This book really is about princesses.

How I’ve gone through 25 years of life and never read A Little Princess is beyond me.  And now I’m kicking myself for not reading it earlier, because I’ve missed all the time I could’ve had re-reading the book.

Okay, so the title of this blog is a lie in the fact that there are no actual princesses.  Just an adorable, lovable, precocious little girl who loves to pretend to be a princess so much she is able to get through the hardest times of her life with this awesome attitude.

I think it’s safe to say that 90% of the world has seen the adorable movie based on the book, so I don’t think I’m just going to jump right in.

Very much the way the movie begins, Sara Crewe has lived her whole life in India with her extremely rich father who has endlessly spoiled her.  Somehow, Sara doesn’t become a brat with all the presents, but with her vivid imagination and knack for storytelling, she makes friends with all creatures great and small and can entice even a sourpuss like Lavinia into one of her fantastical stories.  Sara’s father goes into the business of diamond mining when something catastrophic happens and Sara is left penniless.  Miss Minchin turns her into a servant girl, like Becky, who is one of her greatest friends, and she is left to serve out the rest of her days as a horrible wretch.  The whole time evil Minchin tries to bring her down, Sara continuously deflects any of her harsh words with the air of a princess, and she repeats in her head, “What would a princess do?”  This is how she is able to overcome even the worst days of her servanthood.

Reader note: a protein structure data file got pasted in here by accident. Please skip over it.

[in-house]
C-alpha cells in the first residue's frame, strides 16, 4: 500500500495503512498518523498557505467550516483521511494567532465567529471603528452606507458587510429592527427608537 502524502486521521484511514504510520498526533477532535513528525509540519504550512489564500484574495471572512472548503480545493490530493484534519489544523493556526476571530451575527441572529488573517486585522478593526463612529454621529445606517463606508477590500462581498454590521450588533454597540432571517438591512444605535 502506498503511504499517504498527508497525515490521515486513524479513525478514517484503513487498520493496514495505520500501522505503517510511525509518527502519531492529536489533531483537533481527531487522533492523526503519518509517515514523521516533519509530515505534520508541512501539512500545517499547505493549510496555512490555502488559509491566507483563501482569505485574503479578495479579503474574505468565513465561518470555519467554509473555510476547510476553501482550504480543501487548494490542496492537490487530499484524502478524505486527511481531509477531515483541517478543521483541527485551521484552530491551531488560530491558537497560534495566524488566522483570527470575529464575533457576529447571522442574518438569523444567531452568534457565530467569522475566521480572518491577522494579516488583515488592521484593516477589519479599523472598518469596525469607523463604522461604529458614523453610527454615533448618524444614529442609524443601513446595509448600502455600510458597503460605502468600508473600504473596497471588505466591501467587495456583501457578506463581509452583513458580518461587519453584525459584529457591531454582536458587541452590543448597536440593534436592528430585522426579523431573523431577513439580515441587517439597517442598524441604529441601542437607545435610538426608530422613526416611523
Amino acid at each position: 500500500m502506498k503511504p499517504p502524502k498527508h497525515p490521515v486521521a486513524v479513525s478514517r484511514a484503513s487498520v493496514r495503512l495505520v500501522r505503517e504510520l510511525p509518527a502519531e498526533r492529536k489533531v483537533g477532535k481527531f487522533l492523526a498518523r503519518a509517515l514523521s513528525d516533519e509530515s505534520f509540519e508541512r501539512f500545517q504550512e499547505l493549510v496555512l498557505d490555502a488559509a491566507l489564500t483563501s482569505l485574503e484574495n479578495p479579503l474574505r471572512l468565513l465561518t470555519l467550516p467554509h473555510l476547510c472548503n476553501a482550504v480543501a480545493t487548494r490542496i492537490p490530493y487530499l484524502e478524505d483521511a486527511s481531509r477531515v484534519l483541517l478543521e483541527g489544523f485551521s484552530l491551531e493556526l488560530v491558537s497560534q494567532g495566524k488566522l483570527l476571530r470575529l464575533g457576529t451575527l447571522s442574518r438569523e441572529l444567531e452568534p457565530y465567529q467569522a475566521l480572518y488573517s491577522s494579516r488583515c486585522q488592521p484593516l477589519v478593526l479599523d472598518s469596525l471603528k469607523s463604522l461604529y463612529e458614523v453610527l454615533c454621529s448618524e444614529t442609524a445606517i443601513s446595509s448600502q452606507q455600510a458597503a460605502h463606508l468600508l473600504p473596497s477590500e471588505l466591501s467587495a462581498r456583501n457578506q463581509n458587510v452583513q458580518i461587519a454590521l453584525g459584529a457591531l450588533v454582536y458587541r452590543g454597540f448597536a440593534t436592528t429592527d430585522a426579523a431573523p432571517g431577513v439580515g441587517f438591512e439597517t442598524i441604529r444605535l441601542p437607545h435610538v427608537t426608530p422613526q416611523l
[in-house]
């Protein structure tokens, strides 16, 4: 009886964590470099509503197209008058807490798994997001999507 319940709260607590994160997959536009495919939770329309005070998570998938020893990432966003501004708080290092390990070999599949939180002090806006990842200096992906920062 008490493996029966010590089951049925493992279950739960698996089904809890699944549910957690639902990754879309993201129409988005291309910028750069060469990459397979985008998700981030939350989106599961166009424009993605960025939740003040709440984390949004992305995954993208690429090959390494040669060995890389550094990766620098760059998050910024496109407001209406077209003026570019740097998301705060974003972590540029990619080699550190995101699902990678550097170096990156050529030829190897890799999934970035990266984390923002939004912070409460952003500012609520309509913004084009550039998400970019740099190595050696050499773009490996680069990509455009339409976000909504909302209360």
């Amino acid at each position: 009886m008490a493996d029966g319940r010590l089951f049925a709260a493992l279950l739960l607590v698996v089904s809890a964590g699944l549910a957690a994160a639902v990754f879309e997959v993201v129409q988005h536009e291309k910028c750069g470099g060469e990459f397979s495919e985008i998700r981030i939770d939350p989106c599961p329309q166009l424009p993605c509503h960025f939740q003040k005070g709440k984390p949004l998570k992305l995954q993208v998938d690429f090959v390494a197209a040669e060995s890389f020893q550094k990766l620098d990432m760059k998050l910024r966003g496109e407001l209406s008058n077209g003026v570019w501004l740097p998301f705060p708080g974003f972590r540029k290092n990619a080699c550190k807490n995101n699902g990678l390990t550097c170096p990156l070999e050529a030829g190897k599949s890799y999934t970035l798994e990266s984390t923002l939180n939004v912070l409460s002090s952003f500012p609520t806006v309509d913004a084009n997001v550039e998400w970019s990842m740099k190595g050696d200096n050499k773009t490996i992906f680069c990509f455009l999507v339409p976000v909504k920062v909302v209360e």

I won’t give away the ending, because it is the one part in the book that is vastly different than the movie.  I actually liked the book ending better than the movie, since it seemed way more realistic.

I loved the naivete of Sara, and how innocent she was; especially in the age of Miley Cyrus.  I enjoyed how childlike she stayed, even though she aged considerably in the book and should’ve showed signs of more maturity.  I loved that the childlike wonder was consistent throughout, so that it would stay applicable to a young reader, who doesn’t age.

A million thumbs up for this book.  I will definitely re-read, re-read, and re-read this book as well as keep it around for future child.

And if anyone knows where to get this movie in DVD form, let a girl know, mmmkay?


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